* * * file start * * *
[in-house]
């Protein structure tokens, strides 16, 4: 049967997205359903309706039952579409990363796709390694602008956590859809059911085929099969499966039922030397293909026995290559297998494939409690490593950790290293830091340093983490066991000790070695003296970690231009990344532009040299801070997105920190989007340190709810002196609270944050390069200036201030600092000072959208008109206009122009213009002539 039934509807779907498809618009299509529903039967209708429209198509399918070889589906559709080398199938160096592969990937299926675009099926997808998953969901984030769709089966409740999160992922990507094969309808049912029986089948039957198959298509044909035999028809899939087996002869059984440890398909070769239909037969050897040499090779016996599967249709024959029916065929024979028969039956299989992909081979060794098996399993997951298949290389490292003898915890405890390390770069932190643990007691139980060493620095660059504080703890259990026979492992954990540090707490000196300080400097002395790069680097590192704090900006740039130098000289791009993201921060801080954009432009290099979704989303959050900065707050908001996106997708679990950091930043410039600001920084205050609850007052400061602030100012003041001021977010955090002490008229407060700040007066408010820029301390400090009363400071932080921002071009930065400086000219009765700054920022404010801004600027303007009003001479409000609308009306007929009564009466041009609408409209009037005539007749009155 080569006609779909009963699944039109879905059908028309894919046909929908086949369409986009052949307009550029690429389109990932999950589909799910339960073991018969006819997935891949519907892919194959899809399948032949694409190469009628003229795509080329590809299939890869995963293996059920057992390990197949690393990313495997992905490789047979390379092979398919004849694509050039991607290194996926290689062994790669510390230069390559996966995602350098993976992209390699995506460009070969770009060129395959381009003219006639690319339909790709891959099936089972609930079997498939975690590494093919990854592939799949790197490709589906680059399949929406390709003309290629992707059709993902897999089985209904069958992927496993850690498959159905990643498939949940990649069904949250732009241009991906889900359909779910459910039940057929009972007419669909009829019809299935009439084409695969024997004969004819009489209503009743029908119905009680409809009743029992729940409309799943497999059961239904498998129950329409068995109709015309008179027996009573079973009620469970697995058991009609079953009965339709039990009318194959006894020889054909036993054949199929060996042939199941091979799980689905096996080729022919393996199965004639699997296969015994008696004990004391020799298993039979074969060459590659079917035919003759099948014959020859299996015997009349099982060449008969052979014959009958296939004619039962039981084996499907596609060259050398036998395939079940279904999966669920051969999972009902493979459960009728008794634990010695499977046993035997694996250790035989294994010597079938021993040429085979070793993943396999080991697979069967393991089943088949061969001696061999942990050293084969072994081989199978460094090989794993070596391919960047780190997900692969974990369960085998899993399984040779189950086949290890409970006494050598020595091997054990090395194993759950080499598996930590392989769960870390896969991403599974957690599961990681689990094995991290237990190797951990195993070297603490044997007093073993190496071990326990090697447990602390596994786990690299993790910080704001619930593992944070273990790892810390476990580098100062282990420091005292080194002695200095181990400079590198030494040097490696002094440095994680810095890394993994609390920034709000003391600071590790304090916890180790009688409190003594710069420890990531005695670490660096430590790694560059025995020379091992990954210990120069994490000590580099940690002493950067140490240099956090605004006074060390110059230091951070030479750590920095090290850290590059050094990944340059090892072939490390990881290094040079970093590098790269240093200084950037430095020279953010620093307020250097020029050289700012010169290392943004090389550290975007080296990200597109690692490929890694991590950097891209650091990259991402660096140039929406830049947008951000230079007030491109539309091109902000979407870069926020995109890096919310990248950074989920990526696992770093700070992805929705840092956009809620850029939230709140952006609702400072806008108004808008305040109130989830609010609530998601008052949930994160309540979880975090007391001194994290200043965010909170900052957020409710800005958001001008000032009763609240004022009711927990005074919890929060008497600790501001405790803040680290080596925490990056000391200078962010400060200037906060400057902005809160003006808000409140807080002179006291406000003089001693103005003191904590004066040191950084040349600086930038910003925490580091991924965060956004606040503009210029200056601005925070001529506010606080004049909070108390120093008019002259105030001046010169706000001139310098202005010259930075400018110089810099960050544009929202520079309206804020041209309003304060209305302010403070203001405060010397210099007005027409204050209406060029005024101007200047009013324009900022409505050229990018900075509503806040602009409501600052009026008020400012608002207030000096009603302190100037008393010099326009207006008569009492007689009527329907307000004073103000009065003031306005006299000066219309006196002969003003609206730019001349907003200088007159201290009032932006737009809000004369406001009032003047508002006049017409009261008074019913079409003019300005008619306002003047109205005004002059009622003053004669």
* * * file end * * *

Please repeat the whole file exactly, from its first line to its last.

[in-house]
């Protein structure tokens, strides 16, 4: 049967997205359903309706039952579409990363796709390694602008956590859809059911085929099969499966039922030397293909026995290559297998494939409690490593950790290293830091340093983490066991000790070695003296970690231009990344532009040299801070997105920190989007340190709810002196609270944050390069200036201030600092000072959208008109206009122009213009002539 039934509807779907498809618009299509529903039967209708429209198509399918070889589906559709080398199938160096592969990937299926675009099926997808998953969901984030769709089966409740999160992922990507094969309808049912029986089948039957198959298509044909035999028809899939087996002869059984440890398909070769239909037969050897040499090779016996599967249709024959029916065929024979028969039956299989992909081979060794098996399993997951298949290389490292003898915890405890390390770069932190643990007691139980060493620095660059504080703890259990026979492992954990540090707490000196300080400097002395790069680097590192704090900006740039130098000289791009993201921060801080954009432009290099979704989303959050900065707050908001996106997708679990950091930043410039600001920084205050609850007052400061602030100012003041001021977010955090002490008229407060700040007066408010820029301390400090009363400071932080921002071009930065400086000219009765700054920022404010801004600027303007009003001479409000609308009306007929009564009466041009609408409209009037005539007749009155 080569006609779909009963699944039109879905059908028309894919046909929908086949369409986009052949307009550029690429389109990932999950589909799910339960073991018969006819997935891949519907892919194959899809399948032949694409190469009628003229795509080329590809299939890869995963293996059920057992390990197949690393990313495997992905490789047979390379092979398919004849694509050039991607290194996926290689062994790669510390230069390559996966995602350098993976992209390699995506460009070969770009060129395959381009003219006639690319339909790709891959099936089972609930079997498939975690590494093919990854592939799949790197490709589906680059399949929406390709003309290629992707059709993902897999089985209904069958992927496993850690498959159905990643498939949940990649069904949250732009241009991906889900359909779910459910039940057929009972007419669909009829019809299935009439084409695969024997004969004819009489209503009743029908119905009680409809009743029992729940409309799943497999059961239904498998129950329409068995109709015309008179027996009573079973009620469970697995058991009609079953009965339709039990009318194959006894020889054909036993054949199929060996042939199941091979799980689905096996080729022919393996199965004639699997296969015994008696004990004391020799298993039979074969060459590659079917035919003759099948014959020859299996015997009349099982060449008969052979014959009958296939004619039962039981084996499907596609060259050398036998395939079940279904999966669920051969999972009902493979459960009728008794634990010695499977046993035997694996250790035989294994010597079938021993040429085979070793993943396999080991697979069967393991089943088949061969001696061999942990050293084969072994081989199978460094090989794993070596391919960047780190997900692969974990369960085998899993399984040779189950086949290890409970006494050598020595091997054990090395194993759950080499598996930590392989769960870390896969991403599974957690599961990681689990094995991290237990190797951990195993070297603490044997007093073993190496071990326990090697447990602390596994786990690299993790910080704001619930593992944070273990790892810390476990580098100062282990420091005292080194002695200095181990400079590198030494040097490696002094440095994680810095890394993994609390920034709000003391600071590790304090916890180790009688409190003594710069420890990531005695670490660096430590790694560059025995020379091992990954210990120069994490000590580099940690002493950067140490240099956090605004006074060390110059230091951070030479750590920095090290850290590059050094990944340059090892072939490390990881290094040079970093590098790269240093200084950037430095020279953010620093307020250097020029050289700012010169290392943004090389550290975007080296990200597109690692490929890694991590950097891209650091990259991402660096140039929406830049947008951000230079007030491109539309091109902000979407870069926020995109890096919310990248950074989920990526696992770093700070992805929705840092956009809620850029939230709140952006609702400072806008108004808008305040109130989830609010609530998601008052949930994160309540979880975090007391001194994290200043965010909170900052957020409710800005958001001008000032009763609240004022009711927990005074919890929060008497600790501001405790803040680290080596925490990056000391200078962010400060200037906060400057902005809160003006808000409140807080002179006291406000003089001693103005003191904590004066040191950084040349600086930038910003925490580091991924965060956004606040503009210029200056601005925070001529506010606080004049909070108390120093008019002259105030001046010169706000001139310098202005010259930075400018110089810099960050544009929202520079309206804020041209309003304060209305302010403070203001405060010397210099007005027409204050209406060029005024101007200047009013324009900022409505050229990018900075509503806040602009409501600052009026008020400012608002207030000096009603302190100037008393010099326009207006008569009492007689009527329907307000004073103000009065003031306005006299000066219309006196002969003003609206730019001349907003200088007159201290009032932006737009809000004369406001009032003047508002006049017409009261008074019913079409003019300005008619306002003047109205005004002059009622003053004669």